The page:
MBA-Sponsored Forum Examines Affordable Housing Issues


WASHINGTON–At an affordable housing forum here last week, the Mortgage Bankers Association made its case for comprehensive housing reform.

The Dec. 7 forum, From Houses to High-Rises, a Question of Affordability, sponsored by The Atlantic with support from MBA, examined a number of affordable housing issues. Nela Richardson, chief economist with Redfin, Seattle, noted part of the problem is low housing inventories at all levels, driving up home prices and threatening affordability.

OConnor“This is a market like we’ve never seen before,” Richardson said. “The pressure we’re seeing at the top of the funnel is really playing out in the affordable housing market.”

With home prices growing at a 7 percent pace, Richardson said, and no sign of abating, wages are not keeping up. “Many middle-class people are being priced out of the market,” she said. “You can’t keep up in a market when cash is king.”

Sen. Maria Cantwell, D-Wash., said the tax bill recently passed by the Senate effectively hampers affordable housing initiatives, noting the House bill discourages bond programs that support affordable housing projects. “We are in a crisis state right now,” she said. “We need affordable housing tax credits.”

Steve O’Connor, MBA Senior Vice President of Public Policy and Industry Relations, said regulatory barriers continue to stunt the real estate finance industry. “In many cases, you’ve seen an over-correction in regulatory rules that have stifled innovation,” he said.

O’Connor said one of the most fixable problems in resolving housing is the “knowledge gap.”

“There are a lot of people who can afford to own a home right now, but they don’t know it,” O’Connor said. “We’re working with realtors and other in getting them access.”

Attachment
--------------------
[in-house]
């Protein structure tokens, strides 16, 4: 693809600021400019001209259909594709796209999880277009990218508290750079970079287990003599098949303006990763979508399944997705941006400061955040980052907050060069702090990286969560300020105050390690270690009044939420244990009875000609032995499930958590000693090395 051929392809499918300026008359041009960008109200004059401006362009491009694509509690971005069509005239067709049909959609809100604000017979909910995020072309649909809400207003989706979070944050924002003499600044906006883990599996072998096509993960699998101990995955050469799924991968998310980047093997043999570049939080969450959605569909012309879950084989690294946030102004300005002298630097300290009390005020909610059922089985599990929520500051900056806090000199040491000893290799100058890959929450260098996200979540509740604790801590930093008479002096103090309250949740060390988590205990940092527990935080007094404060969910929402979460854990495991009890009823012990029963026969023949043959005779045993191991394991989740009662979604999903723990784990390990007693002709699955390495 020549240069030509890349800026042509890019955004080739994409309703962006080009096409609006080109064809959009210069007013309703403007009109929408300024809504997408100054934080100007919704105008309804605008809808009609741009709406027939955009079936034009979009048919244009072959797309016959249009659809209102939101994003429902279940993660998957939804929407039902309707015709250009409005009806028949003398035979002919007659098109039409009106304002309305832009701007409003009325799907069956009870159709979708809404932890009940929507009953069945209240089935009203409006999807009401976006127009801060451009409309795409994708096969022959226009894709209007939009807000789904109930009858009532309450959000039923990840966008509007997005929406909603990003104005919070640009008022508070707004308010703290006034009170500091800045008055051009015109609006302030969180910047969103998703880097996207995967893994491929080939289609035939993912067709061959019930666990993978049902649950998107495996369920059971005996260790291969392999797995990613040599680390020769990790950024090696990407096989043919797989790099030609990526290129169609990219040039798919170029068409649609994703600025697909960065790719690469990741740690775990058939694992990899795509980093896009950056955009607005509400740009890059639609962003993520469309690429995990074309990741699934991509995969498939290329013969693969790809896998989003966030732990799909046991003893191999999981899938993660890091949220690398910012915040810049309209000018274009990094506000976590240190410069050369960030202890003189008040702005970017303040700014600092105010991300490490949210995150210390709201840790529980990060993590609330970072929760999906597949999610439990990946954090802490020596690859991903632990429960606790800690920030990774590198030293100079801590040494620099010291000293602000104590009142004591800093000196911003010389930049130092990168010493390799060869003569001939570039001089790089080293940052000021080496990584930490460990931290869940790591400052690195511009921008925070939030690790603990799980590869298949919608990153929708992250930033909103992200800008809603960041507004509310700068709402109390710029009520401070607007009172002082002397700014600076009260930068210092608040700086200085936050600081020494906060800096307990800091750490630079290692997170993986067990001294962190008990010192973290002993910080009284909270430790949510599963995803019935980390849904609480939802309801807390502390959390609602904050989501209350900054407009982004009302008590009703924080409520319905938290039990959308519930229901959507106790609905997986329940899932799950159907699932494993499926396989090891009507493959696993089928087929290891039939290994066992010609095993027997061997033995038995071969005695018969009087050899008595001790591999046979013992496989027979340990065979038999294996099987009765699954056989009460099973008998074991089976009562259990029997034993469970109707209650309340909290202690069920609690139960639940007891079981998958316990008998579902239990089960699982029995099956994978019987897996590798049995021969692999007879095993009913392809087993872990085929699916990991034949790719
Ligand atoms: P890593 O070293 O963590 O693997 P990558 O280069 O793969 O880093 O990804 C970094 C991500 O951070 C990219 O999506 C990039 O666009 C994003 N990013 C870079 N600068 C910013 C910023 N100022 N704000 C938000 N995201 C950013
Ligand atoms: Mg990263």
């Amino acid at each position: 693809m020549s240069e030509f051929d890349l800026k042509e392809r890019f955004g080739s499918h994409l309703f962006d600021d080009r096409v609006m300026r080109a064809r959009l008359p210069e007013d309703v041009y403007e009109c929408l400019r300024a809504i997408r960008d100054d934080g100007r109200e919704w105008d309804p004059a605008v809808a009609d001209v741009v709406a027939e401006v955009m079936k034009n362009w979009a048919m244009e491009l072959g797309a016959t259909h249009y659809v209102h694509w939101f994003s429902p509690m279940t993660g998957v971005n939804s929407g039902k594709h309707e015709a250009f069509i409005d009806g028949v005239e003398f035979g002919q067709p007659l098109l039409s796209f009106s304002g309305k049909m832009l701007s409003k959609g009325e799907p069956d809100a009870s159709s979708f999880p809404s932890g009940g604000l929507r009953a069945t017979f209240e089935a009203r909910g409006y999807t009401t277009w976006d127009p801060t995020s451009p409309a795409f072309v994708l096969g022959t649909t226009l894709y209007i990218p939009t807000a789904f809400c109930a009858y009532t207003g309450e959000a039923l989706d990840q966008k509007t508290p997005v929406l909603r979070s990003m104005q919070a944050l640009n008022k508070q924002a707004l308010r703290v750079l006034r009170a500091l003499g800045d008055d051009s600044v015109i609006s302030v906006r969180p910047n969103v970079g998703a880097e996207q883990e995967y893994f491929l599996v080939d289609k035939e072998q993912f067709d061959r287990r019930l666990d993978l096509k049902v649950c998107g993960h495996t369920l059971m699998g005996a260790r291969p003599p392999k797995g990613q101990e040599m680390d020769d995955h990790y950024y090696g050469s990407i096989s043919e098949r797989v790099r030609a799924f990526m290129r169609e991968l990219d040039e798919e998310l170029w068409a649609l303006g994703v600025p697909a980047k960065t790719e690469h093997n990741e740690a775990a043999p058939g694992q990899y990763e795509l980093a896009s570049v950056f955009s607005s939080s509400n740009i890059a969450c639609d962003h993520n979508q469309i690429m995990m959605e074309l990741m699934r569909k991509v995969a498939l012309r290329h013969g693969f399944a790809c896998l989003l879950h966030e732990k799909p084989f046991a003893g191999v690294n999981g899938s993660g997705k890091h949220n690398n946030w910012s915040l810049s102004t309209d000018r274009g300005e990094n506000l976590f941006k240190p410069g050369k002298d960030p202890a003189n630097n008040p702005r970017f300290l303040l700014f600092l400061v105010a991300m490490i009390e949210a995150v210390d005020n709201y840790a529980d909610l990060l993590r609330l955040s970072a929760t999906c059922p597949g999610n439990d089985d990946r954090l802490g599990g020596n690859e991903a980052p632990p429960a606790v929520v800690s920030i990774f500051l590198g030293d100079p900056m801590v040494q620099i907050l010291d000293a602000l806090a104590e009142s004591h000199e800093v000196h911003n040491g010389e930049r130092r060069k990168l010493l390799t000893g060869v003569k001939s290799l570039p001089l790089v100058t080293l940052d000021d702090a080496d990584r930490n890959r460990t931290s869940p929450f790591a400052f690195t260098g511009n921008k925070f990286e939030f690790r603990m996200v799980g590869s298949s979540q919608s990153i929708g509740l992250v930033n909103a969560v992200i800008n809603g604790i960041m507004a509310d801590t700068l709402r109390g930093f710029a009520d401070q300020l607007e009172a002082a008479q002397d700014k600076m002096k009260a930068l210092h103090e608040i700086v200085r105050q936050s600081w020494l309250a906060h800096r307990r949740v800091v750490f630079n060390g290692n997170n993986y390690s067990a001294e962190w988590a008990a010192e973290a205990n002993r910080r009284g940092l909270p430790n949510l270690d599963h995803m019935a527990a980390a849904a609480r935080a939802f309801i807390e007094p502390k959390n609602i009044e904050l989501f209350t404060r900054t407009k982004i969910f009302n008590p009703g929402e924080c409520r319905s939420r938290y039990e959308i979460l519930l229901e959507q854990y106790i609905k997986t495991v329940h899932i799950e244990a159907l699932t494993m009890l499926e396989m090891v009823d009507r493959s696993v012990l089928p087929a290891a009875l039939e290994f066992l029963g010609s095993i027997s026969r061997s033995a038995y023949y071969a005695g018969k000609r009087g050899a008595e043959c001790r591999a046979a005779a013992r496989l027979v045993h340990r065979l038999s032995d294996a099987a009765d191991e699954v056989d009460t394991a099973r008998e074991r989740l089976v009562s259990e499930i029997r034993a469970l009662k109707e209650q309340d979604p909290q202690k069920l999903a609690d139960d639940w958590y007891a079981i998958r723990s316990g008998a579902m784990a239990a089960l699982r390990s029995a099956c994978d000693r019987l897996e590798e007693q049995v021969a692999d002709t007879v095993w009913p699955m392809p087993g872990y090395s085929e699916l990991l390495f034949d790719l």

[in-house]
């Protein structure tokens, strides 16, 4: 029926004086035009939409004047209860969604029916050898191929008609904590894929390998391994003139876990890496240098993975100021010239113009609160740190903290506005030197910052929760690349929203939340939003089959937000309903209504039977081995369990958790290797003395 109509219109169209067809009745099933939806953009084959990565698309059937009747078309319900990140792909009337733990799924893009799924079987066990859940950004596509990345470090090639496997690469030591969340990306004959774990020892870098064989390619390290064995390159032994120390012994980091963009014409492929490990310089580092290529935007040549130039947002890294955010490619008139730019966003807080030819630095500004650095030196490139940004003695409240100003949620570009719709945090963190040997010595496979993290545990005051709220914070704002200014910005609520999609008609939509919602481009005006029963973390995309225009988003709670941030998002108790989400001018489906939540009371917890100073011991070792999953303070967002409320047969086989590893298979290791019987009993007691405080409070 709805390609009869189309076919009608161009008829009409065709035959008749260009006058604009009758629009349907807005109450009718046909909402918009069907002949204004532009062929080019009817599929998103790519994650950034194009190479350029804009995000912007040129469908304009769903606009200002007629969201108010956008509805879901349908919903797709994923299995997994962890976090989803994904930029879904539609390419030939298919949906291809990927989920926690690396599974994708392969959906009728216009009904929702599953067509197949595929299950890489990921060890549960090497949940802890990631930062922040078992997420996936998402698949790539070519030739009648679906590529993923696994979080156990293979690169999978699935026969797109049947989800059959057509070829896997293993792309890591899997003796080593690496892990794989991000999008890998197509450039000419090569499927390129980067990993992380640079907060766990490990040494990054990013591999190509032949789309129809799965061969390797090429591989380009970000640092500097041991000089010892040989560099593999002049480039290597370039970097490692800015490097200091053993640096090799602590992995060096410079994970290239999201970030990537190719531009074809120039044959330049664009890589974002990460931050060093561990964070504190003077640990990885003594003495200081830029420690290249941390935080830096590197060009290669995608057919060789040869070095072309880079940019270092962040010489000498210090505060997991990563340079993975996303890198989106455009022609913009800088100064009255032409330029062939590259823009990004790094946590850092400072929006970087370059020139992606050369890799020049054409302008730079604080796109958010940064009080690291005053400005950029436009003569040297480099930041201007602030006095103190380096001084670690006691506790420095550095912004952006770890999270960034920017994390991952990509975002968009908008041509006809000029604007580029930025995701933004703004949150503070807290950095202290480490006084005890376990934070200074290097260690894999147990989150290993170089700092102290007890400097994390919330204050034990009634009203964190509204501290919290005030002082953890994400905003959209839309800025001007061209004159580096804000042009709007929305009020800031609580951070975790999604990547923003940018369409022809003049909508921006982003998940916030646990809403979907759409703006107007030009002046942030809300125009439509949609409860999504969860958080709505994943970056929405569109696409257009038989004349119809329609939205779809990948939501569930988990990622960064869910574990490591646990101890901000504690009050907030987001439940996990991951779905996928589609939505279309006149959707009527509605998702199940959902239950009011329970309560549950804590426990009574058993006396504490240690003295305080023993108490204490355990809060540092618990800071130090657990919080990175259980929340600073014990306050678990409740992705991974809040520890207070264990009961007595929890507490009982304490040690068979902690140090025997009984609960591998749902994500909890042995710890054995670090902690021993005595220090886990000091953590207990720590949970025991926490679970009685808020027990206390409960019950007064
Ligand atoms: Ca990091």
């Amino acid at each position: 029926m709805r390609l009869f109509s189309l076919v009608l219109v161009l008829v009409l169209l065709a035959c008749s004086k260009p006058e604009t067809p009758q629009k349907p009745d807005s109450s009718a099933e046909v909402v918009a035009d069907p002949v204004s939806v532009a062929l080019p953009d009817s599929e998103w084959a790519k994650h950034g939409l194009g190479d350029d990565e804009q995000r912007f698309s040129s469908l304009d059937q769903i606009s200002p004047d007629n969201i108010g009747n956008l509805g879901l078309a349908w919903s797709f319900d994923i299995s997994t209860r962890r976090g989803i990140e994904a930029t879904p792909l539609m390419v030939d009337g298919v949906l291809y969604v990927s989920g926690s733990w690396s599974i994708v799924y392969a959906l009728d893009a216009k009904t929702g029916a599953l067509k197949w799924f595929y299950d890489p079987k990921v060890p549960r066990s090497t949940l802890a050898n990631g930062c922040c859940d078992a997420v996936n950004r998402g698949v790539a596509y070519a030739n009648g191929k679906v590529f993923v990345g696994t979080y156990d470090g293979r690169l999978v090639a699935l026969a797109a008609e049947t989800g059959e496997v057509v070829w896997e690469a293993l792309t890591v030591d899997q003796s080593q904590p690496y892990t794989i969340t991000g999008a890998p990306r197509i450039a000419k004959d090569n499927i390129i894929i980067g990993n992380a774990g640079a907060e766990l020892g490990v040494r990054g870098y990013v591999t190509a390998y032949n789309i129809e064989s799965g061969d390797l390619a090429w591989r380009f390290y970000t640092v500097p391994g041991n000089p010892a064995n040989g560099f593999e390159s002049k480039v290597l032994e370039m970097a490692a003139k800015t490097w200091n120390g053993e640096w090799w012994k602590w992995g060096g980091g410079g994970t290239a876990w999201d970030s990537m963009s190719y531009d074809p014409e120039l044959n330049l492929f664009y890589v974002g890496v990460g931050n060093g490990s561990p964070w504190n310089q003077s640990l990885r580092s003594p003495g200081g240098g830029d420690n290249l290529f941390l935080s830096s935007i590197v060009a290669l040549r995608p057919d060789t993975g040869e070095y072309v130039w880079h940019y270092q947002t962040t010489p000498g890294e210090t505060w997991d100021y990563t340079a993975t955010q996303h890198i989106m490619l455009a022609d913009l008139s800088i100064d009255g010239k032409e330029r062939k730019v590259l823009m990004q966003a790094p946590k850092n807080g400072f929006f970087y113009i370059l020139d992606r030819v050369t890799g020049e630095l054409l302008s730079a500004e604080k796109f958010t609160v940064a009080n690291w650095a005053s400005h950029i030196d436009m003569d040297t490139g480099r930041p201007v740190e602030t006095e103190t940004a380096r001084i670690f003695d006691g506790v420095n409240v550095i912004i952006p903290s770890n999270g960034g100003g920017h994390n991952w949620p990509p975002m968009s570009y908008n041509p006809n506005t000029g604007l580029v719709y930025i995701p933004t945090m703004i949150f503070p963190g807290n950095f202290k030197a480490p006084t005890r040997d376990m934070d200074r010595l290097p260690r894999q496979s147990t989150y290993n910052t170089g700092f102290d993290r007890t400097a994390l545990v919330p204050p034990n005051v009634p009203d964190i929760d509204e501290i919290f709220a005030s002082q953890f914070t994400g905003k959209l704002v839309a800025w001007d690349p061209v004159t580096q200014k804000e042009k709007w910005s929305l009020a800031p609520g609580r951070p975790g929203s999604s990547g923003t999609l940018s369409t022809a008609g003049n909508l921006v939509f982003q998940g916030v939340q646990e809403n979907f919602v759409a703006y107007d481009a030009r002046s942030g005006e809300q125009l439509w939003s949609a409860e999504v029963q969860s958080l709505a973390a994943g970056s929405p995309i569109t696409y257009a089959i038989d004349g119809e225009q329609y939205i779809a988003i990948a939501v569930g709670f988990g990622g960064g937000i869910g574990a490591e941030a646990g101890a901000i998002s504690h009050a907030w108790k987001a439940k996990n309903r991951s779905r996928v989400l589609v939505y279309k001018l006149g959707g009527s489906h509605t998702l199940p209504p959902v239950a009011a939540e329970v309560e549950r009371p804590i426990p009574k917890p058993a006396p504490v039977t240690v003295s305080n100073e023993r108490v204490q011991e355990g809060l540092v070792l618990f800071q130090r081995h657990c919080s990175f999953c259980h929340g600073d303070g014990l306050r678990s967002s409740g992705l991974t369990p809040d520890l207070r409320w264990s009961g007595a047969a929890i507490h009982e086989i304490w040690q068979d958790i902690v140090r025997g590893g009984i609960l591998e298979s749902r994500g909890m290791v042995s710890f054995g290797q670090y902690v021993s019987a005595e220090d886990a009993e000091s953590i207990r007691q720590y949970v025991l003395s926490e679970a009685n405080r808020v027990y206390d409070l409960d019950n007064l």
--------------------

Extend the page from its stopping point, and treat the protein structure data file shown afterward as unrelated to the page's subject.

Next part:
Key to this, O’Connor added, is recreating the secondary mortgage market. Earlier this year MBA released a white paper, GSE Reform: Creating a Sustainable, More Vibrant Secondary Mortgage Market (

The paper presents MBA’s recommended approach to GSE reform, which MBA calls “the last piece of unfinished business from the 2008 financial crisis.” It outlines key principles and guardrails that should guide the reform effort and provides a detailed picture of a new secondary-market end state. It also attempts to shed light on two critical areas that have tested past reform efforts–the appropriate transition to the post-GSE system and the role of the secondary market in advancing an affordable housing strategy.

“Much of our plan deals with affordable housing and access to credit,” O’Connor said. “You have to coordinate the GSEs with other stakeholders so that you’re not simply redistributing, but expanding housing opportunities.”

Jon Lawless, Vice President of Product Development and Affordable Housing with Fannie Mae, Washington, D.C., said five years from now, the Millennial generation will be buying homes in force.

“We have to prepare now, or else the housing shortage now will be a housing crisis,” Lawless said. “Homeownership should not be something only rich people do.”